There was a hearing in the Senate Judiciary Committee today on legislation proposed by Sen. Dianne Feinstein that would make clear that the U.S. government may not indefinitely detain American citizens without charge or trial, notwithstanding the language in NDAA establishing otherwise. Kevin Gosztola at FireDogLake has extended coverage of the hearings, which were sort of like having a congressional hearing reaffirming the fact that there are two chambers of Congress. It should be an accepted fact that the state does not have the legal or moral authority to indefinitely detain U.S. citizens without charge or trial. That it isn’t indicates how truly perverse the zeitgeist in the country is.
Speaking of perversity, Steven G. Bradbury, former Assistant Attorney General and head of the Office of Legal Counsel in the Bush administration, spoke to the committee on the matter. As Gosztola reminds us, Bradbury was “an author of one of the Bush torture memos” and “deserves to be tried in court for his role in the Bush Administration.” Who better to speak on constitutional law, right?
Bradbury said that because “the evident purpose of the legislation is to prevent the President from detaining…without criminal charge…any American citizen” even if they’re alleged to be a member of al-Qaeda, he strongly disagrees with it. He said that there are “extraordinary circumstances during an armed conflict when the President may determine it necessary to detain a U.S. citizen as an enemy combatant consistent with the laws of war.” Plainly, the President does have the authority to disregard the Bill of Rights in “extraordinary circumstances” like war. Lucky for us, those “extraordinary circumstances” have become simply “ordinary circumstances” and the war – as Sen. Lindsey Graham has said – is “without end.”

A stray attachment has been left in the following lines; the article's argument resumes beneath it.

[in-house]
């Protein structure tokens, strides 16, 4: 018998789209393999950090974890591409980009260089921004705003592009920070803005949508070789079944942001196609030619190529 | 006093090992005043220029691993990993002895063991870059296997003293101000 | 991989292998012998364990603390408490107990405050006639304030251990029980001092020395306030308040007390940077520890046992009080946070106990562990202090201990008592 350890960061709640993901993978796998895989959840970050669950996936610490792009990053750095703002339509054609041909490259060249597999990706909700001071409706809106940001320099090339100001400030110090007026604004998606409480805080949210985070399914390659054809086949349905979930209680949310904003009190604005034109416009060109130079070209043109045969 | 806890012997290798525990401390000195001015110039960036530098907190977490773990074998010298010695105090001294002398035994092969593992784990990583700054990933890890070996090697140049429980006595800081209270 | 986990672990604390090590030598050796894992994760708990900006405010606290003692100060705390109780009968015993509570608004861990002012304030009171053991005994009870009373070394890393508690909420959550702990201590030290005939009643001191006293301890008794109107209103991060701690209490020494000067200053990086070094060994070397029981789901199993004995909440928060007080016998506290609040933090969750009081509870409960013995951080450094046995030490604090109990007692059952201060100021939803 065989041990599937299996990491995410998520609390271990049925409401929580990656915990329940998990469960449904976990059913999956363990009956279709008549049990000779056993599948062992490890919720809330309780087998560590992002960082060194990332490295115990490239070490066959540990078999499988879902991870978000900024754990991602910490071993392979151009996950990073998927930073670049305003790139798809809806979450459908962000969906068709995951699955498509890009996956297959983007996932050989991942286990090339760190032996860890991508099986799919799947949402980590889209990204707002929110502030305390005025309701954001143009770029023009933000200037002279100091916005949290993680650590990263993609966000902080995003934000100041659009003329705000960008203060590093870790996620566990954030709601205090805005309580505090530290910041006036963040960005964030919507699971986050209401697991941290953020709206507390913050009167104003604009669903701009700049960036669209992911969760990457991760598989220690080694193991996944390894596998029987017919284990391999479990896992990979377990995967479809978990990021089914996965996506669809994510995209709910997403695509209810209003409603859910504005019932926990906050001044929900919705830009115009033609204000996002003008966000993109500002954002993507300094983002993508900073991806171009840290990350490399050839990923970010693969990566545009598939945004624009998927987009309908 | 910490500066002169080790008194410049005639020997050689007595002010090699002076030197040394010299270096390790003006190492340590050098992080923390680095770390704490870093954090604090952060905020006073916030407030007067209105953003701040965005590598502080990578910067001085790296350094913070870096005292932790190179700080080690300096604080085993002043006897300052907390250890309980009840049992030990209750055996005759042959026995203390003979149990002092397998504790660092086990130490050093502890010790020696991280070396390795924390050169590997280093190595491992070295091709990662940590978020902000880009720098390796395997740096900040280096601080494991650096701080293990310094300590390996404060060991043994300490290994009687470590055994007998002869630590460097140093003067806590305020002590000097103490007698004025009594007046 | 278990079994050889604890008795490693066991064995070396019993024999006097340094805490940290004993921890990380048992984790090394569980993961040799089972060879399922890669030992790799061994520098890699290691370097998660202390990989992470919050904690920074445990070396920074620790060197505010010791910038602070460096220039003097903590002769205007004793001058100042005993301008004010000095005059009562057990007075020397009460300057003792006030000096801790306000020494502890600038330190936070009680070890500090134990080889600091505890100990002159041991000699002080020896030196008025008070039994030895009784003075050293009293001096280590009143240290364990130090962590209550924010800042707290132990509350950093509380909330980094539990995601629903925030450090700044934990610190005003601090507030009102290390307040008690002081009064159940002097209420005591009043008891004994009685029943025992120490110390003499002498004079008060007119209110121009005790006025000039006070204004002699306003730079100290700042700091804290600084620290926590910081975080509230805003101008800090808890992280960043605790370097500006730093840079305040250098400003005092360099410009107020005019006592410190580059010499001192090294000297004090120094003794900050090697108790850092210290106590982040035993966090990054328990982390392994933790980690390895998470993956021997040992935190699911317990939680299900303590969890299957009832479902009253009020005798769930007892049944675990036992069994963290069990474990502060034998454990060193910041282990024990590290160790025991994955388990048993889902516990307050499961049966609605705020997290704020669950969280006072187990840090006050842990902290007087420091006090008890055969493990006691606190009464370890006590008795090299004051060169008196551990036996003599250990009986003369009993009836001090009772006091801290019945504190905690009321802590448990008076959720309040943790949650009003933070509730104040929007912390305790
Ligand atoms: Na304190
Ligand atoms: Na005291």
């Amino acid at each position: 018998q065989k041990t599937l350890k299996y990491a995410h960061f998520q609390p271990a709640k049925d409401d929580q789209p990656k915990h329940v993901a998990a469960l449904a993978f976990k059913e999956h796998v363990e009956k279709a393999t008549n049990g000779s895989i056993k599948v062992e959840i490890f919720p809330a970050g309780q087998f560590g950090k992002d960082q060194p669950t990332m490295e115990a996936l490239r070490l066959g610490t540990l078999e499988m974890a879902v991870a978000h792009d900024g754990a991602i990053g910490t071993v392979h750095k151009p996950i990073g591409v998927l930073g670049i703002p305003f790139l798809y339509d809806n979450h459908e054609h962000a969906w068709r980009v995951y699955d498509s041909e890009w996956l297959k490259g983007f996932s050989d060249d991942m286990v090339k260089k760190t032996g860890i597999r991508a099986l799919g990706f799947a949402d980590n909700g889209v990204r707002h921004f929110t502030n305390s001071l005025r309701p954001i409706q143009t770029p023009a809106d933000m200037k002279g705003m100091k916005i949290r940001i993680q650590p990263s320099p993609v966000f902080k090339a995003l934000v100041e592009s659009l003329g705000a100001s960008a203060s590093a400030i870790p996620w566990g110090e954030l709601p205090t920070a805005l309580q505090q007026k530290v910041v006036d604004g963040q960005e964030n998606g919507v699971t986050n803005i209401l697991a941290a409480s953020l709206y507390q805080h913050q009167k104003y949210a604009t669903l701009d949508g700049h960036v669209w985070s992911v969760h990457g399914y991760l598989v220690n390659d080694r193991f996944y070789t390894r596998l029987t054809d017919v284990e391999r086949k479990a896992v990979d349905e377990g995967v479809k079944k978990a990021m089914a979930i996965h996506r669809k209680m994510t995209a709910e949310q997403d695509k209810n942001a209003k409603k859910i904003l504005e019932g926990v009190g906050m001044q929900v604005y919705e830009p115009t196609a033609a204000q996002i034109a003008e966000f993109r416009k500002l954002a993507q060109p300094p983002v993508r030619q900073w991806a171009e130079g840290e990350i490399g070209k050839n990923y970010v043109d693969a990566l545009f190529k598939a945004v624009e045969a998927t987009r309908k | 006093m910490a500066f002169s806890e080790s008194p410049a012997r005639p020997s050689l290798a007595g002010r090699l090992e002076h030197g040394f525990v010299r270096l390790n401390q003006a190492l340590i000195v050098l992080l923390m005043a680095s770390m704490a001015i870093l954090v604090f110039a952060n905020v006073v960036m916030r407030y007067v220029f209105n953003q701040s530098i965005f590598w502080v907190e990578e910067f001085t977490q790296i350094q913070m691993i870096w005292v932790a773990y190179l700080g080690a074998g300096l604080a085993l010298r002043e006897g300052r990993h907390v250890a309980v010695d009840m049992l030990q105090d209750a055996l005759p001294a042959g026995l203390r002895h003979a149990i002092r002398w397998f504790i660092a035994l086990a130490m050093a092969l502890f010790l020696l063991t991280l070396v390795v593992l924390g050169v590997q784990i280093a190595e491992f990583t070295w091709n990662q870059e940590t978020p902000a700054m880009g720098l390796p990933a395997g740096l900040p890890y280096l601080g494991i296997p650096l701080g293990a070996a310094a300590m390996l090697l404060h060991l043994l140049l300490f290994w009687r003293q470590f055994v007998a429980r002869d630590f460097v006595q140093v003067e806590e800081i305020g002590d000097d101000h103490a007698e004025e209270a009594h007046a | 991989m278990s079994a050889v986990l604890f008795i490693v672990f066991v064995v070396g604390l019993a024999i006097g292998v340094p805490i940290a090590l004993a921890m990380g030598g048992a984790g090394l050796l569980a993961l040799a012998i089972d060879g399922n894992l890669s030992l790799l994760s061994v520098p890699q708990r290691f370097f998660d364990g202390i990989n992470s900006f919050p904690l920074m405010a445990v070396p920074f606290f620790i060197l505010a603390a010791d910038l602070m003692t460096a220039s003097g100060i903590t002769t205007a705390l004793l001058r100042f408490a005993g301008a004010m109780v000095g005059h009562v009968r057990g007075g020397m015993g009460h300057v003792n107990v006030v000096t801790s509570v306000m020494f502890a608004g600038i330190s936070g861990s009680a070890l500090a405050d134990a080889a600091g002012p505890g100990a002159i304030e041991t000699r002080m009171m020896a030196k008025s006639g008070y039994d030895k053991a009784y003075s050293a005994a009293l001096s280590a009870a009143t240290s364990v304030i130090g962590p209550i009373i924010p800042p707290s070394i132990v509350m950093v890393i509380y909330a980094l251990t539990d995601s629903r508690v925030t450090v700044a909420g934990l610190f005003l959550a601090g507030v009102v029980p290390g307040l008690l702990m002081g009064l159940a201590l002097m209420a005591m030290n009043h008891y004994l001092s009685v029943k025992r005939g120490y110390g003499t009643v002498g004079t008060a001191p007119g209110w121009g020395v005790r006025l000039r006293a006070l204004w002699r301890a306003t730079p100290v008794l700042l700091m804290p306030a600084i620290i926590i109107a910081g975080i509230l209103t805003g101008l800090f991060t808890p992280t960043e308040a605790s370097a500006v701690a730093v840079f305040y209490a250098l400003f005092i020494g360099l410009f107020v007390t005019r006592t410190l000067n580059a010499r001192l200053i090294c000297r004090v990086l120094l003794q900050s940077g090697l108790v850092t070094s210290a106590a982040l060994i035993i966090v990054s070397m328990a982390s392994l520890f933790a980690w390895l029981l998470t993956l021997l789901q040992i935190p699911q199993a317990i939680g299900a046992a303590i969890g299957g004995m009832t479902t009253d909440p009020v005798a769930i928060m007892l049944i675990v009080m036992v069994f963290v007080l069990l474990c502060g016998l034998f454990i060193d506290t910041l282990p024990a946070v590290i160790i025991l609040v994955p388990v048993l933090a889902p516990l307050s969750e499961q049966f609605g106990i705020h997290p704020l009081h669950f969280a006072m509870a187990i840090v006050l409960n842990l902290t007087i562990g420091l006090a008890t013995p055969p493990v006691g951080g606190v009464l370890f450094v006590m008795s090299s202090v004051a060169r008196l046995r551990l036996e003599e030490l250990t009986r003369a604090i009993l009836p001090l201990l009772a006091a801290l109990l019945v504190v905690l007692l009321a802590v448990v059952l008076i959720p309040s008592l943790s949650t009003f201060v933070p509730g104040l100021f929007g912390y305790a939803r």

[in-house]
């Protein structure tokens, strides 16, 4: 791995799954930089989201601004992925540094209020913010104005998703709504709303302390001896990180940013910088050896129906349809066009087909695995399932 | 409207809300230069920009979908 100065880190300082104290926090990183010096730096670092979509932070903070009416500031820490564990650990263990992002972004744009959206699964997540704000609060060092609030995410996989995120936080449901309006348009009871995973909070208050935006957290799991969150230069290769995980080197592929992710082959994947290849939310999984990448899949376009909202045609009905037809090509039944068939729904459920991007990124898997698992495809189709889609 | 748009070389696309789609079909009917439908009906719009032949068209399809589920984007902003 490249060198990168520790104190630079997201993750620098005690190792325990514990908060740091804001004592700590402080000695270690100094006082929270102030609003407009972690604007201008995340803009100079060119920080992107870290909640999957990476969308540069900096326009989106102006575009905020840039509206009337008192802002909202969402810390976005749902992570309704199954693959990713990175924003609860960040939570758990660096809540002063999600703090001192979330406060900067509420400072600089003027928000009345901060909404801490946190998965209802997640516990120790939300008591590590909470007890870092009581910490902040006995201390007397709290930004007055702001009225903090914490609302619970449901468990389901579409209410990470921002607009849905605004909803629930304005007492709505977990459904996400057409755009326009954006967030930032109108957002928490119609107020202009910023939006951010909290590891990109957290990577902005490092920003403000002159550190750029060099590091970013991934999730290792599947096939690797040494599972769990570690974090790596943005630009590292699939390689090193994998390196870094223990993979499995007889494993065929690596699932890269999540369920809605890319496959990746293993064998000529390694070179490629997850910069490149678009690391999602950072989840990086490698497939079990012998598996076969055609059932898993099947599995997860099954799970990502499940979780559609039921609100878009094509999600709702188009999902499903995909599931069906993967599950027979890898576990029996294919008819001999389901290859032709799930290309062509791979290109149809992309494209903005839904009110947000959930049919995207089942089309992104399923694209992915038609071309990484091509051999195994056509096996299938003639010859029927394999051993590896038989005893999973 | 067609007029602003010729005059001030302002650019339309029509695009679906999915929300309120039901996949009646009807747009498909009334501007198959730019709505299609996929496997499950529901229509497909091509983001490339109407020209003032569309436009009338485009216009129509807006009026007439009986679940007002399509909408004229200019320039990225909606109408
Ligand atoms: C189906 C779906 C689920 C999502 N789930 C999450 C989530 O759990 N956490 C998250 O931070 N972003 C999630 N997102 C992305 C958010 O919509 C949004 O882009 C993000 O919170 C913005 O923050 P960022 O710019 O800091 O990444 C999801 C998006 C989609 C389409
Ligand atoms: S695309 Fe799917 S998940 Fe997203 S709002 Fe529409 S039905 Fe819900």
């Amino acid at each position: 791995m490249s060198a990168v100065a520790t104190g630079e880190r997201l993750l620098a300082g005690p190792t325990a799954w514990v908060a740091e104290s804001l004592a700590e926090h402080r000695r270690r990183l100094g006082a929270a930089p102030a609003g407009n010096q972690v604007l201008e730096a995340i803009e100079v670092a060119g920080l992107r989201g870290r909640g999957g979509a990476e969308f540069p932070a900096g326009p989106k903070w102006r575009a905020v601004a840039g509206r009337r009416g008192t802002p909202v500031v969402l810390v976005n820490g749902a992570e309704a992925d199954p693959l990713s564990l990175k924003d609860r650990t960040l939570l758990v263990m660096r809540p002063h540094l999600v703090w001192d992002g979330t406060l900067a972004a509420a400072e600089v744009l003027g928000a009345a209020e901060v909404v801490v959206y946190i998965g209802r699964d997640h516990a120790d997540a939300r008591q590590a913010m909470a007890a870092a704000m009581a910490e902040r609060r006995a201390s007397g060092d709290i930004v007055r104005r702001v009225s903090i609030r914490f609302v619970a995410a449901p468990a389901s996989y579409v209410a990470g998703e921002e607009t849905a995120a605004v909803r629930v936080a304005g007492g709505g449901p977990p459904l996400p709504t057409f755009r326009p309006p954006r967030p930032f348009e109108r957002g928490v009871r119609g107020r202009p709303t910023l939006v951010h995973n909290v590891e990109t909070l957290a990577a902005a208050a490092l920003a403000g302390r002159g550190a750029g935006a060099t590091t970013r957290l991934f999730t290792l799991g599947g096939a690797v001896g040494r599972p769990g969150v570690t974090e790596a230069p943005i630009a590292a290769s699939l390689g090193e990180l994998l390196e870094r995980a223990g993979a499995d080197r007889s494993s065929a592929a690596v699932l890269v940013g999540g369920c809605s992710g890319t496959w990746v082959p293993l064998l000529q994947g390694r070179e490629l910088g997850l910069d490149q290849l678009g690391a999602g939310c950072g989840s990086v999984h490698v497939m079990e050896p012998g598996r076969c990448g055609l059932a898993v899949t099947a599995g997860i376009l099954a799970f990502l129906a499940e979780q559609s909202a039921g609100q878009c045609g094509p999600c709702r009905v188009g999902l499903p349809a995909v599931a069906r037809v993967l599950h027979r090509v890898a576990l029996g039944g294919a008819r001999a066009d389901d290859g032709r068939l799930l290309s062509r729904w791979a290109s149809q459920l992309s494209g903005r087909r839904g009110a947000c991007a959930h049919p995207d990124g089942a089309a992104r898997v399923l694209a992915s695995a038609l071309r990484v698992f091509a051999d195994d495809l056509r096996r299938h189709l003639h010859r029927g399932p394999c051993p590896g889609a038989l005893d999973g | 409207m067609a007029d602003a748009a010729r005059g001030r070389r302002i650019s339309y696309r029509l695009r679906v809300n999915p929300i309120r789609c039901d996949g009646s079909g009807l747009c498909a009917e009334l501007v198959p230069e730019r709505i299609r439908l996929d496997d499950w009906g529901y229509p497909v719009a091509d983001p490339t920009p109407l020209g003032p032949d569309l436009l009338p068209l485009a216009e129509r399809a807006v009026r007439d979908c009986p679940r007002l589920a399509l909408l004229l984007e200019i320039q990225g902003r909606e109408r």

To recap for people, Obama signed the NDAA into law, codifying the government’s right to detain individuals in the war on terror without charge or trial, even U.S. citizens. Obama signed it, but issued a signing statement in which he promised with a cherry on top he wouldn’t use it on U.S. citizens. Feinstein in the Senate, and others in the House, have decided that’s just not good enough and have pushed legislation establishing that, in the language of Rep. Chris Gibson’s bill, “the writ of habeas corpus shall remain available to any individual detained within the United States and no American citizen or lawful resident may be detained without all the rights of due process…”
It’s not clear to me at this point how much support these efforts will get in Congress, but the fact that people like Bradbury are giving testimony on it is troubling. Furthermore, even if these efforts are successful and are signed into law, it’s doubtful that would undo the damage done in December when NDAA was passed, for the same reason Obama’s after-the-fact signing statement didn’t cut it. Namely, these provisions are now on the books, and I assume future leaders could still draw on the language in NDAA to deprive U.S. citizens of the right to defend themselves in a court.